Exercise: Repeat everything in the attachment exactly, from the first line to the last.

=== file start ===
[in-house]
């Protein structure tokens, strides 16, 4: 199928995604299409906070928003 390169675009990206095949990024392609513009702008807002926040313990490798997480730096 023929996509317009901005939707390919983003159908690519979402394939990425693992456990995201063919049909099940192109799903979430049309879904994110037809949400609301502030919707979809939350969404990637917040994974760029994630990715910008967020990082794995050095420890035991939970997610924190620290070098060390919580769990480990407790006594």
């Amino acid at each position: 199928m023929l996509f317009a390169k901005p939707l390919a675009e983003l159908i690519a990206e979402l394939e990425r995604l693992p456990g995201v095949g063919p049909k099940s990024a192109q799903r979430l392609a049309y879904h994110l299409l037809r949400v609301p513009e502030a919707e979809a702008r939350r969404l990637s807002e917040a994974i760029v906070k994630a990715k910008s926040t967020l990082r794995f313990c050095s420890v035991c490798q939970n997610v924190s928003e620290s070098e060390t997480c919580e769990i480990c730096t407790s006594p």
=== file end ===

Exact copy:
[in-house]
């Protein structure tokens, strides 16, 4: 199928995604299409906070928003 390169675009990206095949990024392609513009702008807002926040313990490798997480730096 023929996509317009901005939707390919983003159908690519979402394939990425693992456990995201063919049909099940192109799903979430049309879904994110037809949400609301502030919707979809939350969404990637917040994974760029994630990715910008967020990082794995050095420890035991939970997610924190620290070098060390919580769990480990407790006594």
């Amino acid at each position: 199928m023929l996509f317009a390169k901005p939707l390919a675009e983003l159908i690519a990206e979402l394939e990425r995604l693992p456990g995201v095949g063919p049909k099940s990024a192109q799903r979430l392609a049309y879904h994110l299409l037809r949400v609301p513009e502030a919707e979809a702008r939350r969404l990637s807002e917040a994974i760029v906070k994630a990715k910008s926040t967020l990082r794995f313990c050095s420890v035991c490798q939970n997610v924190s928003e620290s070098e060390t997480c919580e769990i480990c730096t407790s006594p």